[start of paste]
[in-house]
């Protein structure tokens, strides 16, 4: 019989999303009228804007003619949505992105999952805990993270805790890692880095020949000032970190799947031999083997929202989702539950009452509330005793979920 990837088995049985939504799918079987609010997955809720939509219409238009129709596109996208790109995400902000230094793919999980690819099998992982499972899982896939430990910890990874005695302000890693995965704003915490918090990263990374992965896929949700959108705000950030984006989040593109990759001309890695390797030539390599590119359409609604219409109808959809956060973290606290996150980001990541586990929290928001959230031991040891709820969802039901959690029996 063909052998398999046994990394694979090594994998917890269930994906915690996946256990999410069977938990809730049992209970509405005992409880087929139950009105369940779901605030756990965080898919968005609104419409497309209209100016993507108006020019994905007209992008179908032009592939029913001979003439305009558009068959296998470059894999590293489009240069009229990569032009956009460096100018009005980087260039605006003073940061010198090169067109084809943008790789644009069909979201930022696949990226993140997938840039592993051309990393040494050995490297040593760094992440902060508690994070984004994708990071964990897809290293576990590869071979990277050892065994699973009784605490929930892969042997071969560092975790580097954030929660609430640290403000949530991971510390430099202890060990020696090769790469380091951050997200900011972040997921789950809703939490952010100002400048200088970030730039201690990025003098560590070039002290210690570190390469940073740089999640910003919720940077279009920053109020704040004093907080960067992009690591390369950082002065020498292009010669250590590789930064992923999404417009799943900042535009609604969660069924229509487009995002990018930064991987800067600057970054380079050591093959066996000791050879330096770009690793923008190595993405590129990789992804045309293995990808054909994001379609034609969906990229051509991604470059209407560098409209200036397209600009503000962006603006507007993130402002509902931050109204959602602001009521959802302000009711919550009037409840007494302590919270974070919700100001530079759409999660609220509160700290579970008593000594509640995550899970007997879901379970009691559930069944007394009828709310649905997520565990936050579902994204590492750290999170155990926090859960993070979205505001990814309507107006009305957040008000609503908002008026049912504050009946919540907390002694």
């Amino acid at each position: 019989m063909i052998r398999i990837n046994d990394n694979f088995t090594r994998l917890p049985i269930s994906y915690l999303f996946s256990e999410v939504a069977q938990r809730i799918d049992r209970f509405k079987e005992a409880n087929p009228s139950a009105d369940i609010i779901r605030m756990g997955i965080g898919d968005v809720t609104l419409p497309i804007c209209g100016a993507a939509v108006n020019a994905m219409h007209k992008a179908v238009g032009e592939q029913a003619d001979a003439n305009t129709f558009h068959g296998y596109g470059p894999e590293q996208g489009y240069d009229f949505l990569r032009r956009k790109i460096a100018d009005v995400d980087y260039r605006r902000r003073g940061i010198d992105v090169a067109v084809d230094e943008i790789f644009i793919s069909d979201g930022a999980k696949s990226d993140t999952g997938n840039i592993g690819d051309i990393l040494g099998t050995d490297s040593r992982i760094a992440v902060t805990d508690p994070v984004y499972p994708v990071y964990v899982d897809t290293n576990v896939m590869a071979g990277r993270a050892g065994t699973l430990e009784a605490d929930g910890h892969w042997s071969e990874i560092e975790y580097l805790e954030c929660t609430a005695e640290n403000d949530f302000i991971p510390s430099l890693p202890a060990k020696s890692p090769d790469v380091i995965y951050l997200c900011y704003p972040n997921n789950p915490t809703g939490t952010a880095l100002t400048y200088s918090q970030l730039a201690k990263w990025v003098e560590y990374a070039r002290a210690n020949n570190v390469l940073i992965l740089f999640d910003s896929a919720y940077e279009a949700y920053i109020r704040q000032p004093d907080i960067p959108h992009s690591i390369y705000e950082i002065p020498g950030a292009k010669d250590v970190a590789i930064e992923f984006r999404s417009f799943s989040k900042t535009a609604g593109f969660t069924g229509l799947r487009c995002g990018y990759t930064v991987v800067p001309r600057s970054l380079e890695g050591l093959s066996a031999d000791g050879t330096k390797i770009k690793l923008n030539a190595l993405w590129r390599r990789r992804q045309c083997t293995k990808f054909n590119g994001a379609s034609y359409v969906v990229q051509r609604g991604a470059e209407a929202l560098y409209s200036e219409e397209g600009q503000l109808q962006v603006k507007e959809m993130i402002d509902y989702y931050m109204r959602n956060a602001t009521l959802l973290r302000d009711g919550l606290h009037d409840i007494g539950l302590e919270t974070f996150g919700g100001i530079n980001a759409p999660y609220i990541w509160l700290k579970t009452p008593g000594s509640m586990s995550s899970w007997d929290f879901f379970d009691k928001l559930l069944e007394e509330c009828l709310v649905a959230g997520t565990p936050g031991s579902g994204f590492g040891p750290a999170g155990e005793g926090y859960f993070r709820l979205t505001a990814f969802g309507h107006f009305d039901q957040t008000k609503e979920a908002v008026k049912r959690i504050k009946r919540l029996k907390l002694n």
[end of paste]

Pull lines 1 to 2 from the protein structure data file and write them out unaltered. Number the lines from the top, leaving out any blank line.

[in-house]
């Protein structure tokens, strides 16, 4: 019989999303009228804007003619949505992105999952805990993270805790890692880095020949000032970190799947031999083997929202989702539950009452509330005793979920 990837088995049985939504799918079987609010997955809720939509219409238009129709596109996208790109995400902000230094793919999980690819099998992982499972899982896939430990910890990874005695302000890693995965704003915490918090990263990374992965896929949700959108705000950030984006989040593109990759001309890695390797030539390599590119359409609604219409109808959809956060973290606290996150980001990541586990929290928001959230031991040891709820969802039901959690029996 063909052998398999046994990394694979090594994998917890269930994906915690996946256990999410069977938990809730049992209970509405005992409880087929139950009105369940779901605030756990965080898919968005609104419409497309209209100016993507108006020019994905007209992008179908032009592939029913001979003439305009558009068959296998470059894999590293489009240069009229990569032009956009460096100018009005980087260039605006003073940061010198090169067109084809943008790789644009069909979201930022696949990226993140997938840039592993051309990393040494050995490297040593760094992440902060508690994070984004994708990071964990897809290293576990590869071979990277050892065994699973009784605490929930892969042997071969560092975790580097954030929660609430640290403000949530991971510390430099202890060990020696090769790469380091951050997200900011972040997921789950809703939490952010100002400048200088970030730039201690990025003098560590070039002290210690570190390469940073740089999640910003919720940077279009920053109020704040004093907080960067992009690591390369950082002065020498292009010669250590590789930064992923999404417009799943900042535009609604969660069924229509487009995002990018930064991987800067600057970054380079050591093959066996000791050879330096770009690793923008190595993405590129990789992804045309293995990808054909994001379609034609969906990229051509991604470059209407560098409209200036397209600009503000962006603006507007993130402002509902931050109204959602602001009521959802302000009711919550009037409840007494302590919270974070919700100001530079759409999660609220509160700290579970008593000594509640995550899970007997879901379970009691559930069944007394009828709310649905997520565990936050579902994204590492750290999170155990926090859960993070979205505001990814309507107006009305957040008000609503908002008026049912504050009946919540907390002694």